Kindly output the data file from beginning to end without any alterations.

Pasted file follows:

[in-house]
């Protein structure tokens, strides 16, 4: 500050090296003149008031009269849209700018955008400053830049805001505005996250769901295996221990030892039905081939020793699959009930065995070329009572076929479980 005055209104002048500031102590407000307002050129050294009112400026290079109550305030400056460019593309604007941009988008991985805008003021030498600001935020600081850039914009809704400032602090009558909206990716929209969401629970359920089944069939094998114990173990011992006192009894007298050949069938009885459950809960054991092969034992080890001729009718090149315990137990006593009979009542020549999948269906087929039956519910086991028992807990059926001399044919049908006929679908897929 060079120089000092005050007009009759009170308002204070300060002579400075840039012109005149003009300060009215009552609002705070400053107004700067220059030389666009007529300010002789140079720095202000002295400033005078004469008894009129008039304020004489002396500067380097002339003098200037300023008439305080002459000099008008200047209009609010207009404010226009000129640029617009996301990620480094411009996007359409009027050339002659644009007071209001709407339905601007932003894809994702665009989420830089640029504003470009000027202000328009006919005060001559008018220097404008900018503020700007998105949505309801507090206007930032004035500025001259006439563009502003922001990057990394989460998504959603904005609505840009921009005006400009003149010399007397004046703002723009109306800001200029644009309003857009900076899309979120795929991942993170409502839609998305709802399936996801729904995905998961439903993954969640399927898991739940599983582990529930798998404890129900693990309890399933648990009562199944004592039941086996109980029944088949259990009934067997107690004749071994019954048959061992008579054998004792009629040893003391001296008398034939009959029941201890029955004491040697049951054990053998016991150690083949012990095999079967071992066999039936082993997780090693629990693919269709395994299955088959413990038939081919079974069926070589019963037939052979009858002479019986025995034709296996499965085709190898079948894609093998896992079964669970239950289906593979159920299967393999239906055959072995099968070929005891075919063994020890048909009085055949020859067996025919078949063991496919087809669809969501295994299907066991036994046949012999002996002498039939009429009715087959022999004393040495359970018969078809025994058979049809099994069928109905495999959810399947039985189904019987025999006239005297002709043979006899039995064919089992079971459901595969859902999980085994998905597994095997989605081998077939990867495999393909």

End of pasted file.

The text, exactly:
[in-house]
């Protein structure tokens, strides 16, 4: 500050090296003149008031009269849209700018955008400053830049805001505005996250769901295996221990030892039905081939020793699959009930065995070329009572076929479980 005055209104002048500031102590407000307002050129050294009112400026290079109550305030400056460019593309604007941009988008991985805008003021030498600001935020600081850039914009809704400032602090009558909206990716929209969401629970359920089944069939094998114990173990011992006192009894007298050949069938009885459950809960054991092969034992080890001729009718090149315990137990006593009979009542020549999948269906087929039956519910086991028992807990059926001399044919049908006929679908897929 060079120089000092005050007009009759009170308002204070300060002579400075840039012109005149003009300060009215009552609002705070400053107004700067220059030389666009007529300010002789140079720095202000002295400033005078004469008894009129008039304020004489002396500067380097002339003098200037300023008439305080002459000099008008200047209009609010207009404010226009000129640029617009996301990620480094411009996007359409009027050339002659644009007071209001709407339905601007932003894809994702665009989420830089640029504003470009000027202000328009006919005060001559008018220097404008900018503020700007998105949505309801507090206007930032004035500025001259006439563009502003922001990057990394989460998504959603904005609505840009921009005006400009003149010399007397004046703002723009109306800001200029644009309003857009900076899309979120795929991942993170409502839609998305709802399936996801729904995905998961439903993954969640399927898991739940599983582990529930798998404890129900693990309890399933648990009562199944004592039941086996109980029944088949259990009934067997107690004749071994019954048959061992008579054998004792009629040893003391001296008398034939009959029941201890029955004491040697049951054990053998016991150690083949012990095999079967071992066999039936082993997780090693629990693919269709395994299955088959413990038939081919079974069926070589019963037939052979009858002479019986025995034709296996499965085709190898079948894609093998896992079964669970239950289906593979159920299967393999239906055959072995099968070929005891075919063994020890048909009085055949020859067996025919078949063991496919087809669809969501295994299907066991036994046949012999002996002498039939009429009715087959022999004393040495359970018969078809025994058979049809099994069928109905495999959810399947039985189904019987025999006239005297002709043979006899039995064919089992079971459901595969859902999980085994998905597994095997989605081998077939990867495999393909």